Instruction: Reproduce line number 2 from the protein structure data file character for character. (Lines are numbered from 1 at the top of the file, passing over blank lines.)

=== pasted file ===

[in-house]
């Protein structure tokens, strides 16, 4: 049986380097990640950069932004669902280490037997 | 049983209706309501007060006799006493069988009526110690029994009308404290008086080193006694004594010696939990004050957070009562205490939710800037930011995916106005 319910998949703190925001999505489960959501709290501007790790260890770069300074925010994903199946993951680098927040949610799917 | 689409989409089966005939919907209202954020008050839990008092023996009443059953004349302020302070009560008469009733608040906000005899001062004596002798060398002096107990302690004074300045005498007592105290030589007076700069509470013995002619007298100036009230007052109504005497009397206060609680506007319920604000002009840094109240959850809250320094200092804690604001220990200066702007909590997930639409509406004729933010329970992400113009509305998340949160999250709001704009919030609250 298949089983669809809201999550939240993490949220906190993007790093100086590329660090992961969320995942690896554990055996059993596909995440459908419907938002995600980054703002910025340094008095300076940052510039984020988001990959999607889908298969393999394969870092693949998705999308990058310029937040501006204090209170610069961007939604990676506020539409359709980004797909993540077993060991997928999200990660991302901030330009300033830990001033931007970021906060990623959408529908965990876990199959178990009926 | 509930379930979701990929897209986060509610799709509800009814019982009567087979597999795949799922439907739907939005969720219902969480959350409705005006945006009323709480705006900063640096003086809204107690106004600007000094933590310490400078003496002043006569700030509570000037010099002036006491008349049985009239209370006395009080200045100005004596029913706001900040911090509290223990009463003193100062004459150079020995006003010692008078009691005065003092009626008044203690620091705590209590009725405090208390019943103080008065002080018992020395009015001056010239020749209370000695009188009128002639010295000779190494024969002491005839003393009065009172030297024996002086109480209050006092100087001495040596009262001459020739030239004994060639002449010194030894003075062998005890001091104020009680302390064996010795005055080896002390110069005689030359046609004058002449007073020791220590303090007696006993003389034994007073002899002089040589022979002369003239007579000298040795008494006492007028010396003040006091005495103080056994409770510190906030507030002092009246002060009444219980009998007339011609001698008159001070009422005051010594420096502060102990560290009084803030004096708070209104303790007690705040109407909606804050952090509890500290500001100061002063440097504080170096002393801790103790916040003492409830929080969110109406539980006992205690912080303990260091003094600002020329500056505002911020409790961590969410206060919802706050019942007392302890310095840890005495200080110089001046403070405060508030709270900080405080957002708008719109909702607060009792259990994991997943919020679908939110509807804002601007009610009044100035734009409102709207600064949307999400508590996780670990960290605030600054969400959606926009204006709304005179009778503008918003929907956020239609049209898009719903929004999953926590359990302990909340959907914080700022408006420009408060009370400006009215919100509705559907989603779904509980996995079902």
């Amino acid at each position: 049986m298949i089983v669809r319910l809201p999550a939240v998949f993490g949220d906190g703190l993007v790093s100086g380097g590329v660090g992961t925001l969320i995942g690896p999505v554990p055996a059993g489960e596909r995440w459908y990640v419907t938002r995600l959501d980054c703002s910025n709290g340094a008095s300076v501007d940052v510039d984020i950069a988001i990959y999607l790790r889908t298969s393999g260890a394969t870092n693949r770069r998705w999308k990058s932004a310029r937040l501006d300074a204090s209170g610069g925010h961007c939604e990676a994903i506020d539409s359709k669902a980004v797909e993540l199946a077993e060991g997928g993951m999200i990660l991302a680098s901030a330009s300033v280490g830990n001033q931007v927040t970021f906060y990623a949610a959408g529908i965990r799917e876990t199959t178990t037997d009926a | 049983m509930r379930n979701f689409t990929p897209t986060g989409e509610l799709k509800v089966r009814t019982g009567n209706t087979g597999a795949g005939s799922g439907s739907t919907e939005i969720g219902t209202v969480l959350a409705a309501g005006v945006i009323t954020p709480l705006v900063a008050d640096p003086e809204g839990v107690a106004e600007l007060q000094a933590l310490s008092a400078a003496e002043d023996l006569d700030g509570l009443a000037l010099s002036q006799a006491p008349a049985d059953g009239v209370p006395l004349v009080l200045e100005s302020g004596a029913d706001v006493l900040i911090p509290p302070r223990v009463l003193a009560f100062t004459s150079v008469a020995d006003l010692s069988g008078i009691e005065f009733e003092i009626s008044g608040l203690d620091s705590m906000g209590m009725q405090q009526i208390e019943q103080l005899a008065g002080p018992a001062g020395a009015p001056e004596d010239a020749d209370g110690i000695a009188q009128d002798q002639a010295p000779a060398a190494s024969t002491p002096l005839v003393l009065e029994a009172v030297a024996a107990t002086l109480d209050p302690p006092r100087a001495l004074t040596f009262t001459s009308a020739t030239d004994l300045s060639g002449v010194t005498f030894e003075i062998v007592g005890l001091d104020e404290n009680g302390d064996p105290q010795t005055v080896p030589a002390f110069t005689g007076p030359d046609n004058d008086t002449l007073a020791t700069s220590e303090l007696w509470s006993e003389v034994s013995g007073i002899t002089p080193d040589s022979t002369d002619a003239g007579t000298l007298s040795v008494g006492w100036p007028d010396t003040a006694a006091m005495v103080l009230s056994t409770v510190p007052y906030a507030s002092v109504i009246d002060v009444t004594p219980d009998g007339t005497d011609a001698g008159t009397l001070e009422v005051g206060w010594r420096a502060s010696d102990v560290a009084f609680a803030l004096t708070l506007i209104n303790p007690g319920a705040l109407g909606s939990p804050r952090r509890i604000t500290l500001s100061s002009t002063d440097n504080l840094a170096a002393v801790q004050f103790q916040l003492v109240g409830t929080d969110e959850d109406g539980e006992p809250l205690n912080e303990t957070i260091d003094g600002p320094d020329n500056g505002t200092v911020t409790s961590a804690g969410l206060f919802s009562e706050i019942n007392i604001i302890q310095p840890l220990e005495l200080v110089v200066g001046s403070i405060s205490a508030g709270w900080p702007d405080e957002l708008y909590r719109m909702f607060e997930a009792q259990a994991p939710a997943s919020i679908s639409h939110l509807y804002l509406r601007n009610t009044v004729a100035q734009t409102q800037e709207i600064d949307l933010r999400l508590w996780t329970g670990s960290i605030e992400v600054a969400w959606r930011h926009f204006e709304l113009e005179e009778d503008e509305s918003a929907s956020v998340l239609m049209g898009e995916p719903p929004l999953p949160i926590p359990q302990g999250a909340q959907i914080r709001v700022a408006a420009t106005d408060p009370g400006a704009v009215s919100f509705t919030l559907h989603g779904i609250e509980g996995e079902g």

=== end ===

């Protein structure tokens, strides 16, 4: 049986380097990640950069932004669902280490037997 | 049983209706309501007060006799006493069988009526110690029994009308404290008086080193006694004594010696939990004050957070009562205490939710800037930011995916106005 319910998949703190925001999505489960959501709290501007790790260890770069300074925010994903199946993951680098927040949610799917 | 689409989409089966005939919907209202954020008050839990008092023996009443059953004349302020302070009560008469009733608040906000005899001062004596002798060398002096107990302690004074300045005498007592105290030589007076700069509470013995002619007298100036009230007052109504005497009397206060609680506007319920604000002009840094109240959850809250320094200092804690604001220990200066702007909590997930639409509406004729933010329970992400113009509305998340949160999250709001704009919030609250 298949089983669809809201999550939240993490949220906190993007790093100086590329660090992961969320995942690896554990055996059993596909995440459908419907938002995600980054703002910025340094008095300076940052510039984020988001990959999607889908298969393999394969870092693949998705999308990058310029937040501006204090209170610069961007939604990676506020539409359709980004797909993540077993060991997928999200990660991302901030330009300033830990001033931007970021906060990623959408529908965990876990199959178990009926 | 509930379930979701990929897209986060509610799709509800009814019982009567087979597999795949799922439907739907939005969720219902969480959350409705005006945006009323709480705006900063640096003086809204107690106004600007000094933590310490400078003496002043006569700030509570000037010099002036006491008349049985009239209370006395009080200045100005004596029913706001900040911090509290223990009463003193100062004459150079020995006003010692008078009691005065003092009626008044203690620091705590209590009725405090208390019943103080008065002080018992020395009015001056010239020749209370000695009188009128002639010295000779190494024969002491005839003393009065009172030297024996002086109480209050006092100087001495040596009262001459020739030239004994060639002449010194030894003075062998005890001091104020009680302390064996010795005055080896002390110069005689030359046609004058002449007073020791220590303090007696006993003389034994007073002899002089040589022979002369003239007579000298040795008494006492007028010396003040006091005495103080056994409770510190906030507030002092009246002060009444219980009998007339011609001698008159001070009422005051010594420096502060102990560290009084803030004096708070209104303790007690705040109407909606804050952090509890500290500001100061002063440097504080170096002393801790103790916040003492409830929080969110109406539980006992205690912080303990260091003094600002020329500056505002911020409790961590969410206060919802706050019942007392302890310095840890005495200080110089001046403070405060508030709270900080405080957002708008719109909702607060009792259990994991997943919020679908939110509807804002601007009610009044100035734009409102709207600064949307999400508590996780670990960290605030600054969400959606926009204006709304005179009778503008918003929907956020239609049209898009719903929004999953926590359990302990909340959907914080700022408006420009408060009370400006009215919100509705559907989603779904509980996995079902």